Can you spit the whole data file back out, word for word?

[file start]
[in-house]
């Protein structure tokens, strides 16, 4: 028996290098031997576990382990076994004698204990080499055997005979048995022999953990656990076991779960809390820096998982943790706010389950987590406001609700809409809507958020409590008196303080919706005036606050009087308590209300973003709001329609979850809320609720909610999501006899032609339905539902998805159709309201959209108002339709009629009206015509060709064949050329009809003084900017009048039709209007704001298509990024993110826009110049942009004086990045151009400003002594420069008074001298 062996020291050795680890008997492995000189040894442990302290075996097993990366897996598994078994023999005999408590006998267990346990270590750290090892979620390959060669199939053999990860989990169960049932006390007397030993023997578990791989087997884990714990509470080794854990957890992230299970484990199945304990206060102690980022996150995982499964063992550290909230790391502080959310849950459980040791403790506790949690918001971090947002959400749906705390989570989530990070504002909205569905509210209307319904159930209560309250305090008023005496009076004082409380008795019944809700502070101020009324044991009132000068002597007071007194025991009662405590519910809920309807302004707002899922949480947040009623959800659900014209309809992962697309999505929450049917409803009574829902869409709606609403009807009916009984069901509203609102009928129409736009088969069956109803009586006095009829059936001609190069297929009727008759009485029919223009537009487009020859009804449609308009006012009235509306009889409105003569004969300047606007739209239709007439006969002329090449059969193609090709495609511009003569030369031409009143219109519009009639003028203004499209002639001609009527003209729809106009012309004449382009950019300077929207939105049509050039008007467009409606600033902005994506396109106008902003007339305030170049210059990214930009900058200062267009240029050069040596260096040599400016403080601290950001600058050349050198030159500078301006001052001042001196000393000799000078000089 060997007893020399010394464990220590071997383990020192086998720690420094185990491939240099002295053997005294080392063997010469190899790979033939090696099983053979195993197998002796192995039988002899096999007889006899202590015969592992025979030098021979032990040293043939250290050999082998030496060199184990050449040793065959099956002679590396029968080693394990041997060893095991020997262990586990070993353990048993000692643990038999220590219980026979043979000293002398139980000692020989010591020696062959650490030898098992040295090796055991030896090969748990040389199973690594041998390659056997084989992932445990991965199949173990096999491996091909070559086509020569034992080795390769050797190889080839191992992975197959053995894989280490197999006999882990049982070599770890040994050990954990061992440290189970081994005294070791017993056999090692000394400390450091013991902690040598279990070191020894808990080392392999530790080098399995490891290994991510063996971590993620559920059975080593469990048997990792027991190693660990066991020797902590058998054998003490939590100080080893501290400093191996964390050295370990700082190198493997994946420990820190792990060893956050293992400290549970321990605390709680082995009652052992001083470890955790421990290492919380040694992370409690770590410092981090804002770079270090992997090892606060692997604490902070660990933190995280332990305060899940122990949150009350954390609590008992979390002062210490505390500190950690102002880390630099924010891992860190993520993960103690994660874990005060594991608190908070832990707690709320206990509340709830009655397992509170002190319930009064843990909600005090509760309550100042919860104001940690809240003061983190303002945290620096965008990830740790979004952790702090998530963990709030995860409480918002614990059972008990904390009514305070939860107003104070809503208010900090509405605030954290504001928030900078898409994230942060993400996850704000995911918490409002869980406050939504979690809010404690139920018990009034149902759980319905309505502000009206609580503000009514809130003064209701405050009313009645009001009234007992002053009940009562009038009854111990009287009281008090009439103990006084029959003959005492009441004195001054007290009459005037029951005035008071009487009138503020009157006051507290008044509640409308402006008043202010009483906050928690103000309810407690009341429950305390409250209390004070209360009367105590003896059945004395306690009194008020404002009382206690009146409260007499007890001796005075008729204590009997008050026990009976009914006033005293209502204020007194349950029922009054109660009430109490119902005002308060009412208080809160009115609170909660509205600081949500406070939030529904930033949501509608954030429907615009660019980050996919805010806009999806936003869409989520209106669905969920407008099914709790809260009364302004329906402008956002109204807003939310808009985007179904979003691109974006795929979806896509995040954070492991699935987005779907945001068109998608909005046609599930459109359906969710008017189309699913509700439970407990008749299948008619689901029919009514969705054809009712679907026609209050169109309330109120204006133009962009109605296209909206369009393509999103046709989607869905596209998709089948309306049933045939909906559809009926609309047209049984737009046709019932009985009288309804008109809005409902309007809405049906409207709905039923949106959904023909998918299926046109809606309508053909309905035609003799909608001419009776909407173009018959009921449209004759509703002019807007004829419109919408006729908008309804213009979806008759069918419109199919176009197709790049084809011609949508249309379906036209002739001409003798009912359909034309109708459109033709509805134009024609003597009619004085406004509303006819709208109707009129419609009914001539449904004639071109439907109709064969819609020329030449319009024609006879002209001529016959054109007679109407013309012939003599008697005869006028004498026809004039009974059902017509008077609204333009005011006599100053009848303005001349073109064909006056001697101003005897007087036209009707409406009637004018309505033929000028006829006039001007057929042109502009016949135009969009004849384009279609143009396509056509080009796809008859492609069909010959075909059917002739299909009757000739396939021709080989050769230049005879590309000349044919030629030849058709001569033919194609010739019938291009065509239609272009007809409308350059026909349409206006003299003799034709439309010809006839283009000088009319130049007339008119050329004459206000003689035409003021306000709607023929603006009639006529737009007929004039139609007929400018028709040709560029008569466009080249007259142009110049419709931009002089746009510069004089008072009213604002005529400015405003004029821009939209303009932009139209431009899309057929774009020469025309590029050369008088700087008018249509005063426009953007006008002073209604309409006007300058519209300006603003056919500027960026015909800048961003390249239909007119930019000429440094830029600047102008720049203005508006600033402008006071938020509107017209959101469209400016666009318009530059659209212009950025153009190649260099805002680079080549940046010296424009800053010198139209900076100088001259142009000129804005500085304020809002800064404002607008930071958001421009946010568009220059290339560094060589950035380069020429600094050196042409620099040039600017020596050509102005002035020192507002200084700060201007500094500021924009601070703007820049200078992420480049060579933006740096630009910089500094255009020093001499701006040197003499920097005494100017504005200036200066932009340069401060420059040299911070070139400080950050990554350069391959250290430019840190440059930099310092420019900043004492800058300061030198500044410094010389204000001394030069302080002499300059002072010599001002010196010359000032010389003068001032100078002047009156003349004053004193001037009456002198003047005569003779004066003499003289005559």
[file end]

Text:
[in-house]
């Protein structure tokens, strides 16, 4: 028996290098031997576990382990076994004698204990080499055997005979048995022999953990656990076991779960809390820096998982943790706010389950987590406001609700809409809507958020409590008196303080919706005036606050009087308590209300973003709001329609979850809320609720909610999501006899032609339905539902998805159709309201959209108002339709009629009206015509060709064949050329009809003084900017009048039709209007704001298509990024993110826009110049942009004086990045151009400003002594420069008074001298 062996020291050795680890008997492995000189040894442990302290075996097993990366897996598994078994023999005999408590006998267990346990270590750290090892979620390959060669199939053999990860989990169960049932006390007397030993023997578990791989087997884990714990509470080794854990957890992230299970484990199945304990206060102690980022996150995982499964063992550290909230790391502080959310849950459980040791403790506790949690918001971090947002959400749906705390989570989530990070504002909205569905509210209307319904159930209560309250305090008023005496009076004082409380008795019944809700502070101020009324044991009132000068002597007071007194025991009662405590519910809920309807302004707002899922949480947040009623959800659900014209309809992962697309999505929450049917409803009574829902869409709606609403009807009916009984069901509203609102009928129409736009088969069956109803009586006095009829059936001609190069297929009727008759009485029919223009537009487009020859009804449609308009006012009235509306009889409105003569004969300047606007739209239709007439006969002329090449059969193609090709495609511009003569030369031409009143219109519009009639003028203004499209002639001609009527003209729809106009012309004449382009950019300077929207939105049509050039008007467009409606600033902005994506396109106008902003007339305030170049210059990214930009900058200062267009240029050069040596260096040599400016403080601290950001600058050349050198030159500078301006001052001042001196000393000799000078000089 060997007893020399010394464990220590071997383990020192086998720690420094185990491939240099002295053997005294080392063997010469190899790979033939090696099983053979195993197998002796192995039988002899096999007889006899202590015969592992025979030098021979032990040293043939250290050999082998030496060199184990050449040793065959099956002679590396029968080693394990041997060893095991020997262990586990070993353990048993000692643990038999220590219980026979043979000293002398139980000692020989010591020696062959650490030898098992040295090796055991030896090969748990040389199973690594041998390659056997084989992932445990991965199949173990096999491996091909070559086509020569034992080795390769050797190889080839191992992975197959053995894989280490197999006999882990049982070599770890040994050990954990061992440290189970081994005294070791017993056999090692000394400390450091013991902690040598279990070191020894808990080392392999530790080098399995490891290994991510063996971590993620559920059975080593469990048997990792027991190693660990066991020797902590058998054998003490939590100080080893501290400093191996964390050295370990700082190198493997994946420990820190792990060893956050293992400290549970321990605390709680082995009652052992001083470890955790421990290492919380040694992370409690770590410092981090804002770079270090992997090892606060692997604490902070660990933190995280332990305060899940122990949150009350954390609590008992979390002062210490505390500190950690102002880390630099924010891992860190993520993960103690994660874990005060594991608190908070832990707690709320206990509340709830009655397992509170002190319930009064843990909600005090509760309550100042919860104001940690809240003061983190303002945290620096965008990830740790979004952790702090998530963990709030995860409480918002614990059972008990904390009514305070939860107003104070809503208010900090509405605030954290504001928030900078898409994230942060993400996850704000995911918490409002869980406050939504979690809010404690139920018990009034149902759980319905309505502000009206609580503000009514809130003064209701405050009313009645009001009234007992002053009940009562009038009854111990009287009281008090009439103990006084029959003959005492009441004195001054007290009459005037029951005035008071009487009138503020009157006051507290008044509640409308402006008043202010009483906050928690103000309810407690009341429950305390409250209390004070209360009367105590003896059945004395306690009194008020404002009382206690009146409260007499007890001796005075008729204590009997008050026990009976009914006033005293209502204020007194349950029922009054109660009430109490119902005002308060009412208080809160009115609170909660509205600081949500406070939030529904930033949501509608954030429907615009660019980050996919805010806009999806936003869409989520209106669905969920407008099914709790809260009364302004329906402008956002109204807003939310808009985007179904979003691109974006795929979806896509995040954070492991699935987005779907945001068109998608909005046609599930459109359906969710008017189309699913509700439970407990008749299948008619689901029919009514969705054809009712679907026609209050169109309330109120204006133009962009109605296209909206369009393509999103046709989607869905596209998709089948309306049933045939909906559809009926609309047209049984737009046709019932009985009288309804008109809005409902309007809405049906409207709905039923949106959904023909998918299926046109809606309508053909309905035609003799909608001419009776909407173009018959009921449209004759509703002019807007004829419109919408006729908008309804213009979806008759069918419109199919176009197709790049084809011609949508249309379906036209002739001409003798009912359909034309109708459109033709509805134009024609003597009619004085406004509303006819709208109707009129419609009914001539449904004639071109439907109709064969819609020329030449319009024609006879002209001529016959054109007679109407013309012939003599008697005869006028004498026809004039009974059902017509008077609204333009005011006599100053009848303005001349073109064909006056001697101003005897007087036209009707409406009637004018309505033929000028006829006039001007057929042109502009016949135009969009004849384009279609143009396509056509080009796809008859492609069909010959075909059917002739299909009757000739396939021709080989050769230049005879590309000349044919030629030849058709001569033919194609010739019938291009065509239609272009007809409308350059026909349409206006003299003799034709439309010809006839283009000088009319130049007339008119050329004459206000003689035409003021306000709607023929603006009639006529737009007929004039139609007929400018028709040709560029008569466009080249007259142009110049419709931009002089746009510069004089008072009213604002005529400015405003004029821009939209303009932009139209431009899309057929774009020469025309590029050369008088700087008018249509005063426009953007006008002073209604309409006007300058519209300006603003056919500027960026015909800048961003390249239909007119930019000429440094830029600047102008720049203005508006600033402008006071938020509107017209959101469209400016666009318009530059659209212009950025153009190649260099805002680079080549940046010296424009800053010198139209900076100088001259142009000129804005500085304020809002800064404002607008930071958001421009946010568009220059290339560094060589950035380069020429600094050196042409620099040039600017020596050509102005002035020192507002200084700060201007500094500021924009601070703007820049200078992420480049060579933006740096630009910089500094255009020093001499701006040197003499920097005494100017504005200036200066932009340069401060420059040299911070070139400080950050990554350069391959250290430019840190440059930099310092420019900043004492800058300061030198500044410094010389204000001394030069302080002499300059002072010599001002010196010359000032010389003068001032100078002047009156003349004053004193001037009456002198003047005569003779004066003499003289005559």